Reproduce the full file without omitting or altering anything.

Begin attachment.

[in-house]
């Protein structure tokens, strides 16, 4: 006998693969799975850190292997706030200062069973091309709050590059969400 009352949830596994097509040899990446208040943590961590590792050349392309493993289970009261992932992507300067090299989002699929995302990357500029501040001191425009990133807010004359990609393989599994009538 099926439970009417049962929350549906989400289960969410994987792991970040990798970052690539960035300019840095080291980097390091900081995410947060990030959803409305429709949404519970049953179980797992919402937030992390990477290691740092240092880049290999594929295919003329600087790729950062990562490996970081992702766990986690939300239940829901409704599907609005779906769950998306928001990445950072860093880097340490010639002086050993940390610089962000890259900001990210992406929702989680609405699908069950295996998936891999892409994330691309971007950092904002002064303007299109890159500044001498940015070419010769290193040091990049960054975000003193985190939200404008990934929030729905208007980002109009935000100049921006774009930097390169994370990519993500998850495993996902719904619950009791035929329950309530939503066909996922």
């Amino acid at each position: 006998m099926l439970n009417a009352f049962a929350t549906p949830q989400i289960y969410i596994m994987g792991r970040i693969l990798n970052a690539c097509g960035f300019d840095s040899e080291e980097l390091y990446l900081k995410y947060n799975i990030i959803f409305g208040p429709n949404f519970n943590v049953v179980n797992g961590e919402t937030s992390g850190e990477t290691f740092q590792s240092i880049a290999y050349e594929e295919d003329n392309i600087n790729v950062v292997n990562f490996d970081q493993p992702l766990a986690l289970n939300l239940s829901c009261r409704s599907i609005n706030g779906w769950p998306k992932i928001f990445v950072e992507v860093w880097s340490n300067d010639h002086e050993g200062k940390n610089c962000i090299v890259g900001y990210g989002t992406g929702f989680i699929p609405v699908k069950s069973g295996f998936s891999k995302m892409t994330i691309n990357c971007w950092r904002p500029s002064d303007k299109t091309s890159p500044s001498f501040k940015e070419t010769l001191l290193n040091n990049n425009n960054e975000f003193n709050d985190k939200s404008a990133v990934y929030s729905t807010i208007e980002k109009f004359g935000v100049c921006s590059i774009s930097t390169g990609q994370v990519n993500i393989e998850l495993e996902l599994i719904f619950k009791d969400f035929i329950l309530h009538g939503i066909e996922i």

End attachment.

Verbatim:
[in-house]
């Protein structure tokens, strides 16, 4: 006998693969799975850190292997706030200062069973091309709050590059969400 009352949830596994097509040899990446208040943590961590590792050349392309493993289970009261992932992507300067090299989002699929995302990357500029501040001191425009990133807010004359990609393989599994009538 099926439970009417049962929350549906989400289960969410994987792991970040990798970052690539960035300019840095080291980097390091900081995410947060990030959803409305429709949404519970049953179980797992919402937030992390990477290691740092240092880049290999594929295919003329600087790729950062990562490996970081992702766990986690939300239940829901409704599907609005779906769950998306928001990445950072860093880097340490010639002086050993940390610089962000890259900001990210992406929702989680609405699908069950295996998936891999892409994330691309971007950092904002002064303007299109890159500044001498940015070419010769290193040091990049960054975000003193985190939200404008990934929030729905208007980002109009935000100049921006774009930097390169994370990519993500998850495993996902719904619950009791035929329950309530939503066909996922």
């Amino acid at each position: 006998m099926l439970n009417a009352f049962a929350t549906p949830q989400i289960y969410i596994m994987g792991r970040i693969l990798n970052a690539c097509g960035f300019d840095s040899e080291e980097l390091y990446l900081k995410y947060n799975i990030i959803f409305g208040p429709n949404f519970n943590v049953v179980n797992g961590e919402t937030s992390g850190e990477t290691f740092q590792s240092i880049a290999y050349e594929e295919d003329n392309i600087n790729v950062v292997n990562f490996d970081q493993p992702l766990a986690l289970n939300l239940s829901c009261r409704s599907i609005n706030g779906w769950p998306k992932i928001f990445v950072e992507v860093w880097s340490n300067d010639h002086e050993g200062k940390n610089c962000i090299v890259g900001y990210g989002t992406g929702f989680i699929p609405v699908k069950s069973g295996f998936s891999k995302m892409t994330i691309n990357c971007w950092r904002p500029s002064d303007k299109t091309s890159p500044s001498f501040k940015e070419t010769l001191l290193n040091n990049n425009n960054e975000f003193n709050d985190k939200s404008a990133v990934y929030s729905t807010i208007e980002k109009f004359g935000v100049c921006s590059i774009s930097t390169g990609q994370v990519n993500i393989e998850l495993e996902l599994i719904f619950k009791d969400f035929i329950l309530h009538g939503i066909e996922i």